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Red Beryl
Red beryl is an extremely rare variety of beryl that receives its red color from trace amounts of manganese. Red
Beryl is also known as Bixbite and is sometimes called Red Emerald. This gemstone is the rarest of all beryl
gemstones, and is perhaps the rarest of all precious gems. For each “Red Emerald” gemstone in the world, it is
estimated there are 150,000 Diamonds, 12,000 Green Emeralds, and 9,000 Rubies.
Red Beryl was written about in Gems & Gemology Vol. XX, 1984 © Gemological Institute of America “Red Beryl
is now, and is likely to remain, the rarest of all gem beryls. Material from the Ruby-Violet Claims provides both
spectacular gemstones and mineral specimens.” and most recently in the
May 2017 edition of Rock & Gem
magazine Vol 47 Issue 5
 “Is it Really Red Emerald? Rare Red Beryl Deserves a Special Name.”
Item # 1RBUT041795301
Old Utah Collection Red Beryl
from the Ruby Violet Claims

$195.00
Red Beryl crystal from an old Utah Collection in the Wah Wah Mountains of Utah. This is an 8mm long Hexagonal
crystal with some attached Rhyolite matrix. These crystals are EXTREMELY RARE and are only found in one
locality in the world. Don't miss this extraordinary opportunity to own one of the rarest gemstones in the world.
In the entire world, crystals suitable for cutting gems have been found in only one location, the Ruby-Violet claims in
the Wah Wah Mountains of Beaver County, Utah. The Utah Geological Survey is the source that estimated one
crystal of red beryl is found for every 150,000 gem-quality diamonds. Only 0.5% of all gem Red Beryl found reach the
half caret size. These are seen in the photo above right bottom
Red Emerald Suite Treasure Bracelet or the
combined weight 11 carats of the largest gemstones in the
Red Emerald Suite Treasure Earrings (one of which is
shown above the bracelet.)
"Red Emerald" was first discovered in Utah in 1904 by Maynard Bixby (the mineral was named "Bixbite" in his
honor). The yeild concentrations were small and the mineral wasn't of gem-quality. In 1958 gem quality "Bixbite" was
discovered in the Wah Wah Mountains by Lamar Hodges of Fillmore, Utah who was prospecting for uranium at the
time.
He staked twelve unpatented lode claims after his discovery. They were named Ruby,1 through 4, and Violet,1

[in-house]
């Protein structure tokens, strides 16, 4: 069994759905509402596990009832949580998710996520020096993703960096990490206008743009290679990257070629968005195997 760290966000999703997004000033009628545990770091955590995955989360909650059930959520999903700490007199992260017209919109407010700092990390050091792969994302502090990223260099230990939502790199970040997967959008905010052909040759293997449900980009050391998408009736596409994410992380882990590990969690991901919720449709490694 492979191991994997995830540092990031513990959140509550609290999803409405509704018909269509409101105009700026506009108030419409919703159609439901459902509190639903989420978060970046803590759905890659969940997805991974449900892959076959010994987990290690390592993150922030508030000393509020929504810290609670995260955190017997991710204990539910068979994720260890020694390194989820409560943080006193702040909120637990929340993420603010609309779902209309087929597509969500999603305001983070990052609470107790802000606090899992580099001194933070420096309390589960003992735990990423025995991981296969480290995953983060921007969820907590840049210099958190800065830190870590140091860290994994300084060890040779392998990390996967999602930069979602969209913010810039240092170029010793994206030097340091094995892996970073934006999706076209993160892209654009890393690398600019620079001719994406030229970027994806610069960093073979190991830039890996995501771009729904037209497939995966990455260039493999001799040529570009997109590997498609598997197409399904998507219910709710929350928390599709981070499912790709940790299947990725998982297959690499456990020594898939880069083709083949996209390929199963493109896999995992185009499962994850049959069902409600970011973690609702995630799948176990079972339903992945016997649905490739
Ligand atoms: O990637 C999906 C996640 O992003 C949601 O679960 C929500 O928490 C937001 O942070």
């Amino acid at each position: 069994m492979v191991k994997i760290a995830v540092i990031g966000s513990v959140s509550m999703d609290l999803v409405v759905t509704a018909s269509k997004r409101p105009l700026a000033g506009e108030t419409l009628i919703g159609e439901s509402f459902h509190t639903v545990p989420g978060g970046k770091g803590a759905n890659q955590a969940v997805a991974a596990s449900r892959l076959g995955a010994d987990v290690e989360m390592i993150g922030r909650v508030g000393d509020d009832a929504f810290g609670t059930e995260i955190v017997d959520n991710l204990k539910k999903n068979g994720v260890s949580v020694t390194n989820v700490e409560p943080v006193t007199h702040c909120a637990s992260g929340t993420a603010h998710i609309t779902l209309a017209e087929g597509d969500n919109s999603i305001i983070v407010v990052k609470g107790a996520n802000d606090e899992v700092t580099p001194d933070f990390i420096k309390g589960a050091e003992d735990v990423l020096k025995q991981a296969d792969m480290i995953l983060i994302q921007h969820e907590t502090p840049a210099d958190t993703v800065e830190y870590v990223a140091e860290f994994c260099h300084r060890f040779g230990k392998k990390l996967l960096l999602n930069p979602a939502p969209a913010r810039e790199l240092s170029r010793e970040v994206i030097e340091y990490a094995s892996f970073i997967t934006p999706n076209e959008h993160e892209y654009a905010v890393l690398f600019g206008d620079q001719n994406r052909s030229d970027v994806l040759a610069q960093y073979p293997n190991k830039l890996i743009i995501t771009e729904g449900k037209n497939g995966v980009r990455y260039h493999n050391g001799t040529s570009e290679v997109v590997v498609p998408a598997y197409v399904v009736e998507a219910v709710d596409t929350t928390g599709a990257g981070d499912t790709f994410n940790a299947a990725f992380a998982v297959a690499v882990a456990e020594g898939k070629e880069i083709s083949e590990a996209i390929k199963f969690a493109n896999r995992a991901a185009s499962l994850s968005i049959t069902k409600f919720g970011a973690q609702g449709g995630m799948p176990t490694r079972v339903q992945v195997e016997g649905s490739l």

through 8. These were worked as hobby mines by the Hodges family and by intermittent leases, known as the "Ruby
Violet claims". In 1967 the mining rights were sold to the Harris family of Delta, Utah who began a small-scale,
open-cut, artisan mining operation, adding additional heavy equipment and increasing the mechanized operations
through the1990's. The red "Bixbite" crystals were identified for the first time as Red Beryl crystals by the
Gemological Institute of America (GIA) in 1971.
Item # 2RBUT04171058
Old Utah Collection Red Beryl
from the Ruby Violet Claims

$169.00
Red Beryl crystal on Rhyolite matrix in great condition from its only source in the world, the ruby Violet Claims in the
Wah Wah Mountains, Beaver County, Utah. This specimen has 2 Red Beryl crystals on Rhyolite matrix. These
crystals are EXTREMELY RARE and are only found in one locality in the world. Don't miss this extraordinary
opportunity to own one of the rarest gemstones in the world.
This specimen measures 1.7 x 1.5 x 0.9 inches (4.3 x 4 x 2.4cm) and weighs 25 grams.
Item # 3RBUT06174933
Utah Collection Red
Beryl
/Bixbite from the Ruby
Violet Claims

$59.00
Red Beryl crystal on Rhyolite matrix in great condition from its only source in the world, the ruby Violet Claims in the
Wah Wah Mountains, Beaver County, Utah. This specimen has m
ultiple Red Beryl crystals on Rhyolite matrix.
These crystals are EXTREMELY RARE and are only found in one locality in the world. Don't miss this extraordinary
opportunity to own one of the rarest gemstones in the world.
This specimen measures 1.2 x 0.63 x 0.46 inches (30 x 16.1 x 11.9mm) and weighs 6 grams.